Quadriga has been online since 2013. For five years, this site has become one of the largest crypto exchanges of Canada; 360 thousand people were registered on it. At the same time, the only permanent employee of Quadriga was its founder, Gerald Cotton. He controlled the site from his own laptop – and paid much attention to security issues.
January 15 on the Quadriga page on Facebook appeared a statement about the death of Cotton. It was signed by his widow and heiress Jennifer Robertson. According to her, her husband died suddenly in December 2018 during a trip to India. He went there to open an orphanage. The cause of the death of Cotton were complications of Crohn’s disease, which was diagnosed at the age of 24.
At the time of Cotton’s death announcement, Quadriga users began to complain about delays in withdrawing money from the exchange; some had to wait for weeks and even months. Quadriga explained this to a court with a Canadian bank CIBC, which froze $22 million belonging to a crypto-exchange company for 10 months due to doubts about their origin. The funds were later unblocked, but Quadriga still cannot get them because of the reluctance of Canadian banks to work with crypto exchanges. Nevertheless, on the day of the announcement of the death of the founder of Quadriga, Aaron Mathews, interim head of the crypto exchange, sent out a letter to the users, expressing the hope that the delays in withdrawing money would stop within two weeks.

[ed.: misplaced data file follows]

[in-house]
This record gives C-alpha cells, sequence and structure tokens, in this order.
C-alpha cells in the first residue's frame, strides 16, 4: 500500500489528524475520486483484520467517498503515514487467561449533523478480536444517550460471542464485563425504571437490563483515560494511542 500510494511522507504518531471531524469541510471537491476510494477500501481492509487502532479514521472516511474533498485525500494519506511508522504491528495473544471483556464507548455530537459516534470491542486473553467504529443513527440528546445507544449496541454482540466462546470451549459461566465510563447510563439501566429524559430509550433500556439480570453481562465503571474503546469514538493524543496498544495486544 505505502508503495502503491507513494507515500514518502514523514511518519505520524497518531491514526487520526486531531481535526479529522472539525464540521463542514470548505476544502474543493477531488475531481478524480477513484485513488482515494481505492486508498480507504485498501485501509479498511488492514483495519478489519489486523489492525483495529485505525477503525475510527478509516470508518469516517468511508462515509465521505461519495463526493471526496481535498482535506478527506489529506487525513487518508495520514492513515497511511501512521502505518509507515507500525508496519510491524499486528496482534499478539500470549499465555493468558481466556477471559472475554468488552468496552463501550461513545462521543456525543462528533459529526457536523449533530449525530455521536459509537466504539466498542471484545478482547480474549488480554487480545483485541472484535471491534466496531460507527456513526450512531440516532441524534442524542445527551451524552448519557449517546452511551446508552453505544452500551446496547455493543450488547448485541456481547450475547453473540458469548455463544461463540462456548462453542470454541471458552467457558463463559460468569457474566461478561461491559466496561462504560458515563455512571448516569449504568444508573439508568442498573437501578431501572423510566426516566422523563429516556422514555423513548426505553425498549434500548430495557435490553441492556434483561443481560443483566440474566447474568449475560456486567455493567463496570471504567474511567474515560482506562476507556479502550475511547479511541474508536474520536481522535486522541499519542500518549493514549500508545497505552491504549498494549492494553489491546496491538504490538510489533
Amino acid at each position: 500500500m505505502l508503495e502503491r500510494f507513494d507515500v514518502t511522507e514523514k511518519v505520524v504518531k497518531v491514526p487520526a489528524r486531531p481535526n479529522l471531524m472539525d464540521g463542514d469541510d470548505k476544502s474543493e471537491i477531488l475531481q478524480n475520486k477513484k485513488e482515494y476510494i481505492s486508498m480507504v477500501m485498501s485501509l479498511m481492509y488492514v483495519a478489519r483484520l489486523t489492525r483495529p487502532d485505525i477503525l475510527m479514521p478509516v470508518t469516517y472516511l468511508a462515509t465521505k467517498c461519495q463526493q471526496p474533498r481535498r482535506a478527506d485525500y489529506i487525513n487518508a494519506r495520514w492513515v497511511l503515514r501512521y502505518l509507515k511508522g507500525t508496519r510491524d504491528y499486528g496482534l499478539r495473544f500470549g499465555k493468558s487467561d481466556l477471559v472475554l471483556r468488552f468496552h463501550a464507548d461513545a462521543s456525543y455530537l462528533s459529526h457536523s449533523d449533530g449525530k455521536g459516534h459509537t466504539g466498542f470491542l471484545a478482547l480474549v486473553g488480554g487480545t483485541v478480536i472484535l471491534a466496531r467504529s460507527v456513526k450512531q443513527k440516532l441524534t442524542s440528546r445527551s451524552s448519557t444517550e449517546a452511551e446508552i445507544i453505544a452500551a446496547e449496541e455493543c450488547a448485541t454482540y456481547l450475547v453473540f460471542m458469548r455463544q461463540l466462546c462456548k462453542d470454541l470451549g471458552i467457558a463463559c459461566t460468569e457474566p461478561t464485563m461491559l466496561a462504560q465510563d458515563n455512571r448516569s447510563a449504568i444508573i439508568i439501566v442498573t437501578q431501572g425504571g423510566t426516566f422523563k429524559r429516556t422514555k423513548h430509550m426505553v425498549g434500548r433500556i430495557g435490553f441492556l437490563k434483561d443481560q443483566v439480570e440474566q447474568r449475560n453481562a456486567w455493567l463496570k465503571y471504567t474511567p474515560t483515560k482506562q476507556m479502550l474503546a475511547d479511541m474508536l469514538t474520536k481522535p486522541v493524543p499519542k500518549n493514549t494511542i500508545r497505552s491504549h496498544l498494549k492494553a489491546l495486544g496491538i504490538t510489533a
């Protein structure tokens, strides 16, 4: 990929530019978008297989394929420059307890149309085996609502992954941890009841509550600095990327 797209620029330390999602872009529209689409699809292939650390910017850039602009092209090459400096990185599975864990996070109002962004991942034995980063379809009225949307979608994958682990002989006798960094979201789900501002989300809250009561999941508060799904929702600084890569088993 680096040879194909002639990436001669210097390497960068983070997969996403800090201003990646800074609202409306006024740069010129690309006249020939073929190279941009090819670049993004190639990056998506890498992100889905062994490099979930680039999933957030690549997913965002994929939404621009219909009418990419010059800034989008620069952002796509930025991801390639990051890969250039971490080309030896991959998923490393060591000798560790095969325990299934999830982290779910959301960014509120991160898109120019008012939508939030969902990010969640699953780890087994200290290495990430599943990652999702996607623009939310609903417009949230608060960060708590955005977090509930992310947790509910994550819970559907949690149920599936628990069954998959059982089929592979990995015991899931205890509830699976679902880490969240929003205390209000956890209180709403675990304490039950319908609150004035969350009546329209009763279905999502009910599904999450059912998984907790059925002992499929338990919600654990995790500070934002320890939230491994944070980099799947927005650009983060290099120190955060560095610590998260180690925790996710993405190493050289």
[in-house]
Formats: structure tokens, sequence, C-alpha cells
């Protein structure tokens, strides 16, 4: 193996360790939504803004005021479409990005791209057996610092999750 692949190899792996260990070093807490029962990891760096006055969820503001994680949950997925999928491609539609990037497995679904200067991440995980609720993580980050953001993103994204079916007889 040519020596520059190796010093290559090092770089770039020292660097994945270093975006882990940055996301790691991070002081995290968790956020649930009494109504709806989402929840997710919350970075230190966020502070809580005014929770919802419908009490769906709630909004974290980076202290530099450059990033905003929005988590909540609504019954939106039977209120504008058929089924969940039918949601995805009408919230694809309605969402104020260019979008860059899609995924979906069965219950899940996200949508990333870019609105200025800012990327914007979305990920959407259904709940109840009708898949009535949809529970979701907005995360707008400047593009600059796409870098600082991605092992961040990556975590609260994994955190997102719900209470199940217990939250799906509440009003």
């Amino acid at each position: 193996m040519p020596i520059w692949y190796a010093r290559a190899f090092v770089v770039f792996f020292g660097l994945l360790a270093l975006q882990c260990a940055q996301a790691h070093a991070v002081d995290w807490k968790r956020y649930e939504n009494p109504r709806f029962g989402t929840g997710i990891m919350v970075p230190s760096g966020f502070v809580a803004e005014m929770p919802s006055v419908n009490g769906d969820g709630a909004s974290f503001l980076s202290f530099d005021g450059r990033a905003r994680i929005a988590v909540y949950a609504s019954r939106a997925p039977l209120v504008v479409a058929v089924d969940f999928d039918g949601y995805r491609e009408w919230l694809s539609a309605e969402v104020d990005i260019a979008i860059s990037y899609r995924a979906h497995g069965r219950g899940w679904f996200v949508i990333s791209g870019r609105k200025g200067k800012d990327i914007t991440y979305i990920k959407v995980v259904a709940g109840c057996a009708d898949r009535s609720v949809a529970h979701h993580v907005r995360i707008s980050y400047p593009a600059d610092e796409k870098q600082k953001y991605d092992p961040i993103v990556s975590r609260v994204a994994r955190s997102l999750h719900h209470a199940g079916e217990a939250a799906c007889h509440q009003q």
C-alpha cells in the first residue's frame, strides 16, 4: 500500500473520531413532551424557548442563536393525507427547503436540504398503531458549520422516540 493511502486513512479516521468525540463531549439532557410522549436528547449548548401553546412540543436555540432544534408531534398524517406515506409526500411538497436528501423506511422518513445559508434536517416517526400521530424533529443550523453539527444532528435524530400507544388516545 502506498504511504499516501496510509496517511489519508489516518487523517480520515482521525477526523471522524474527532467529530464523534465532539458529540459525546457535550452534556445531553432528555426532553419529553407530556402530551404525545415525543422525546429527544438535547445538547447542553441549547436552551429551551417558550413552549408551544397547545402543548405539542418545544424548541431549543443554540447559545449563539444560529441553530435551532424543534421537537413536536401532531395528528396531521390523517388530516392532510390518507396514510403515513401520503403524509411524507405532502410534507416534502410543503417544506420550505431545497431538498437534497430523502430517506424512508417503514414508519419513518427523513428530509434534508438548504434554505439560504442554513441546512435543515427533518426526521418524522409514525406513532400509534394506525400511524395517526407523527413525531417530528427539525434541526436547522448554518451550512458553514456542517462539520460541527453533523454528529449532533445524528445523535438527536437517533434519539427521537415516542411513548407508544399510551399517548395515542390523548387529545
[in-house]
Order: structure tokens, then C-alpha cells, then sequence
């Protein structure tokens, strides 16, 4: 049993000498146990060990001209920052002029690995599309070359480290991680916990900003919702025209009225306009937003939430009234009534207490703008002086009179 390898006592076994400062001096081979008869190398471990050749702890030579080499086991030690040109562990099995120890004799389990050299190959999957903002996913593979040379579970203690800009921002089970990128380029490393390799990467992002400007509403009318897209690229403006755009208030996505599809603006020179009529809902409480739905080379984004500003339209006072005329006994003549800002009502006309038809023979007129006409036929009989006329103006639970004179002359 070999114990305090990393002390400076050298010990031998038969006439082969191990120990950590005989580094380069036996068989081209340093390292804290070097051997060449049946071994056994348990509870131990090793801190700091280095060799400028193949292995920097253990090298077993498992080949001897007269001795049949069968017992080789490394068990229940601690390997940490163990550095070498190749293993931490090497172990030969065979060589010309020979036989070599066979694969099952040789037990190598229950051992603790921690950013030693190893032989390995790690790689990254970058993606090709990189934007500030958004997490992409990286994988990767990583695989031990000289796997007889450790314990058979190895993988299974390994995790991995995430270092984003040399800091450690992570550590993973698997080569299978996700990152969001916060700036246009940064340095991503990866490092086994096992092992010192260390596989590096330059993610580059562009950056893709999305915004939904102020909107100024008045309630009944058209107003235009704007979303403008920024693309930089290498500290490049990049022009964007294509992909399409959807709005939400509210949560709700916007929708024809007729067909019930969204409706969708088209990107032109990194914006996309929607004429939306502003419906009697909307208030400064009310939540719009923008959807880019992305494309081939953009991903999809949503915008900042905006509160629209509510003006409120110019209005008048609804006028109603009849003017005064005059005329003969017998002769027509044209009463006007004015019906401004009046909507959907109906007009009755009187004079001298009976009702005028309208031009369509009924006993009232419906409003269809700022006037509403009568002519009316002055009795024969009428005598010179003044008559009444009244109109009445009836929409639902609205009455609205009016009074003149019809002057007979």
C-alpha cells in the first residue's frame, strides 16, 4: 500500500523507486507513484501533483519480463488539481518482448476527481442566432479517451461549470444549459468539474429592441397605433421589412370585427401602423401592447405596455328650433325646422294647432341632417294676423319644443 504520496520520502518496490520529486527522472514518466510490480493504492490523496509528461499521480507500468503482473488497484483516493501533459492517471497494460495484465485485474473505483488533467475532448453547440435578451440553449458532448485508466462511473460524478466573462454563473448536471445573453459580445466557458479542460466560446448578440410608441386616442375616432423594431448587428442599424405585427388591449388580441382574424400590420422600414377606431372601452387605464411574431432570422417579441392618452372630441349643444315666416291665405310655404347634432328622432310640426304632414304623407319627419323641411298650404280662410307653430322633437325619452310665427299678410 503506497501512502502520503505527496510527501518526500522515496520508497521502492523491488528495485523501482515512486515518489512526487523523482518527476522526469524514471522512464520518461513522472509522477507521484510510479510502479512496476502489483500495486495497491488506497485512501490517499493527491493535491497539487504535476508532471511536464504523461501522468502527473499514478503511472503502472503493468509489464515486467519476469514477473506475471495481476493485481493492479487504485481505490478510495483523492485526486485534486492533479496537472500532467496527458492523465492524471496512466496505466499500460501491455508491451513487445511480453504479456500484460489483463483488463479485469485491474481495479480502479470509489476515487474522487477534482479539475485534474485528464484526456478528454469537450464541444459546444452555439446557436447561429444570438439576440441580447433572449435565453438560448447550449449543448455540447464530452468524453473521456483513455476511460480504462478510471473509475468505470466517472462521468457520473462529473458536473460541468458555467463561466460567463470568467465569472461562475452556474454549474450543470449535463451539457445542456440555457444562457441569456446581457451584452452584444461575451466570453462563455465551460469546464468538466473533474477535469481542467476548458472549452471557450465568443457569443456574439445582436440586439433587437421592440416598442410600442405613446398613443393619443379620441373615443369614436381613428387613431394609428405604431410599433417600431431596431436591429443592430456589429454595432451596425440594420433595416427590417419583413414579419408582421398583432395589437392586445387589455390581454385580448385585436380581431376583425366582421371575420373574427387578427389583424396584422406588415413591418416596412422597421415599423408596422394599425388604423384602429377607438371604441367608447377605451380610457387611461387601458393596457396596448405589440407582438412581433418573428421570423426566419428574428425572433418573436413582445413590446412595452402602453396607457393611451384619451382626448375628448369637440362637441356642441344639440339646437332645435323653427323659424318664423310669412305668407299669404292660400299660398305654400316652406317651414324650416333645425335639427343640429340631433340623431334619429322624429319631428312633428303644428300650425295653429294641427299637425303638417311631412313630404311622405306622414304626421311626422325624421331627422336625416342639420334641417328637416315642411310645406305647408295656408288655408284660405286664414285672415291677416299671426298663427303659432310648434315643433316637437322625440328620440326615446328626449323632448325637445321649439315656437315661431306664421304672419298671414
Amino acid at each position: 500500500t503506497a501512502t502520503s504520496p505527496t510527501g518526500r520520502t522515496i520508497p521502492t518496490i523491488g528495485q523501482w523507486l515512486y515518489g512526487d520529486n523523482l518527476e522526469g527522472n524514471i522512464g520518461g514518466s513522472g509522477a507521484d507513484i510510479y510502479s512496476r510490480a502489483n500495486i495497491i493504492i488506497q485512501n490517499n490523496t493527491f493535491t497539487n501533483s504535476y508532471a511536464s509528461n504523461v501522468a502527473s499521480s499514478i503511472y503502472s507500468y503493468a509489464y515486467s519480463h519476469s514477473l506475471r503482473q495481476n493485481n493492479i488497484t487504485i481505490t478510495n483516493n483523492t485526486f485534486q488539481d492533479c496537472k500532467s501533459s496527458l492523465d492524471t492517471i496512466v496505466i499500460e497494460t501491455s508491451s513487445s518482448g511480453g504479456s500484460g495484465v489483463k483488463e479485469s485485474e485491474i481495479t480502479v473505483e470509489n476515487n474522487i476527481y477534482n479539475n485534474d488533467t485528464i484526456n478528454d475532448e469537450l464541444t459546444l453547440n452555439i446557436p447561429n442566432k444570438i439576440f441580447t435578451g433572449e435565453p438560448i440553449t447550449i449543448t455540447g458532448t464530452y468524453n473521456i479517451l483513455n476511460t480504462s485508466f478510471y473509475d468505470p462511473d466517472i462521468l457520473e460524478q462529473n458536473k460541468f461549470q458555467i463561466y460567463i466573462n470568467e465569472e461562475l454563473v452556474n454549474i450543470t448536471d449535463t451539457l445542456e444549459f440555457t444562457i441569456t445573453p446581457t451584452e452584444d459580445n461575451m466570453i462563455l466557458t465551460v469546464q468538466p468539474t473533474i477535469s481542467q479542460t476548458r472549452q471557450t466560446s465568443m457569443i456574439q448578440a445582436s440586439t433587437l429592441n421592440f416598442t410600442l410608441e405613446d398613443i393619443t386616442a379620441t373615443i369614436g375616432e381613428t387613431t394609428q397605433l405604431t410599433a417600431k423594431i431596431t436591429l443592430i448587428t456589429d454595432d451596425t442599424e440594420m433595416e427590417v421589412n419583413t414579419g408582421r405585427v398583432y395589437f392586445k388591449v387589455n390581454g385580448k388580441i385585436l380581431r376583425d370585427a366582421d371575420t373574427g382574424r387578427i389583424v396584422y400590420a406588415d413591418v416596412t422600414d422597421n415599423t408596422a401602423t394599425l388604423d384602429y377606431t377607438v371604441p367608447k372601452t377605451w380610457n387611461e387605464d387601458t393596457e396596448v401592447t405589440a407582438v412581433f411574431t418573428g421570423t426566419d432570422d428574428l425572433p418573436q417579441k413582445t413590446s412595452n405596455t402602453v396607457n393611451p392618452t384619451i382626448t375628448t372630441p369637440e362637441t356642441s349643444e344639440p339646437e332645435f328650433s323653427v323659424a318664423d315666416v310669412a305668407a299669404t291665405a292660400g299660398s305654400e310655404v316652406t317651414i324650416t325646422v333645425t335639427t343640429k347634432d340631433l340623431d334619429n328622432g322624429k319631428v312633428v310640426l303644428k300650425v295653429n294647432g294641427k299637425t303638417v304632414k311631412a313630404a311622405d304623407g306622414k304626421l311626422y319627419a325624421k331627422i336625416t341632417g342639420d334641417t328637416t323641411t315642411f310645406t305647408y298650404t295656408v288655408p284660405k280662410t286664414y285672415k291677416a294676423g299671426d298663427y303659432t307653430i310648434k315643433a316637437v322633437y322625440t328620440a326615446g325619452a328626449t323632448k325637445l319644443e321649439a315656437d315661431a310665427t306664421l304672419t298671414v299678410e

In reality, the Quadriga problems continued. On January 28, crypto exchange, which until then had continued to accept users’ money automatically, stopped working. On January 31, Jennifer Robertson, who after the death of her husband received the largest stake in Quadriga, filed a bankruptcy lawsuit in the Supreme Court of the Canadian province of Nova Scotia. She said that 115 thousand users were “stuck” on a crypto exchange. The total amount of outstanding funds is $53 million in fiat money and $137 million in cryptocurrency.
According to Robertson, Cotton alone managed the users’ money and kept the main part of the cryptocurrency in “cold wallets”. After his death, access to these wallets was lost. Robertson said she never took part in her husband’s work and was unable to find any documents about Quadriga’s activities. The work computer of Cotton, where, apparently, information about a crypto exchange is stored, is protected by a password that the widow does not know. The security expert she hired to break into her husband’s computer hasn’t been able to do anything either.
Robertson claims that the only money at the expense of which she, in theory, will be able to distribute debts, is the $22 million in the bank, which Quadriga has not yet been able to receive. The widow of the founder of crypto exchange asked the court to give her time to find Cotton’s “cold wallets” or to think of other ways to return money to Quadriga customers. She did not rule out that for the sake of this to sell crypto exchange. Robertson also enclosed her husband’s death certificate. Thus, she tried to dispel the suspicion of some Quadriga users who suggested that Cotton could fake his death in order to steal customer money.